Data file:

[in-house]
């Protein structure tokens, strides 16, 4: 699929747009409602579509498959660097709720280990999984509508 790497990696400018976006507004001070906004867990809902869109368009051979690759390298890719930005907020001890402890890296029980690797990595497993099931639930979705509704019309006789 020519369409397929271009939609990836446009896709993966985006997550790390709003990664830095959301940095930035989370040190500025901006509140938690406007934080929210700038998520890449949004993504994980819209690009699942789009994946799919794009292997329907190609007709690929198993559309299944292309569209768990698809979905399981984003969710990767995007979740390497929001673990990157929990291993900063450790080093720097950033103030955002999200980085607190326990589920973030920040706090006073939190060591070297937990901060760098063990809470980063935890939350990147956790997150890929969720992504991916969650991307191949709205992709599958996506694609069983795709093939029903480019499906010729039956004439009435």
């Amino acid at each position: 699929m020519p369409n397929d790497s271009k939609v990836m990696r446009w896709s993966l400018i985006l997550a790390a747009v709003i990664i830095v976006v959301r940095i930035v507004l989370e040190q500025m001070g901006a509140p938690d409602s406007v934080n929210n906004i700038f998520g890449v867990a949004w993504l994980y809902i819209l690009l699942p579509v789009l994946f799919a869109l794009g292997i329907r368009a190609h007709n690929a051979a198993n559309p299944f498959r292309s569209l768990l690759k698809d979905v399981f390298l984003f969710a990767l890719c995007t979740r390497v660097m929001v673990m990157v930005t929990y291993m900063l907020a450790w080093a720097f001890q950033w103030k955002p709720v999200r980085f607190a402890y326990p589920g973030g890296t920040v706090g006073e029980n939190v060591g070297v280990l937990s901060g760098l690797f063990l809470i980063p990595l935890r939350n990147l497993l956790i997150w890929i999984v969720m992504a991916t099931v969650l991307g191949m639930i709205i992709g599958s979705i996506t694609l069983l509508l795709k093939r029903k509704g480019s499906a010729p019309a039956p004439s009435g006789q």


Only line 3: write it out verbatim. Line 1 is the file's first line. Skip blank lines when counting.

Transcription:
């Amino acid at each position: 699929m020519p369409n397929d790497s271009k939609v990836m990696r446009w896709s993966l400018i985006l997550a790390a747009v709003i990664i830095v976006v959301r940095i930035v507004l989370e040190q500025m001070g901006a509140p938690d409602s406007v934080n929210n906004i700038f998520g890449v867990a949004w993504l994980y809902i819209l690009l699942p579509v789009l994946f799919a869109l794009g292997i329907r368009a190609h007709n690929a051979a198993n559309p299944f498959r292309s569209l768990l690759k698809d979905v399981f390298l984003f969710a990767l890719c995007t979740r390497v660097m929001v673990m990157v930005t929990y291993m900063l907020a450790w080093a720097f001890q950033w103030k955002p709720v999200r980085f607190a402890y326990p589920g973030g890296t920040v706090g006073e029980n939190v060591g070297v280990l937990s901060g760098l690797f063990l809470i980063p990595l935890r939350n990147l497993l956790i997150w890929i999984v969720m992504a991916t099931v969650l991307g191949m639930i709205i992709g599958s979705i996506t694609l069983l509508l795709k093939r029903k509704g480019s499906a010729p019309a039956p004439s009435g006789q």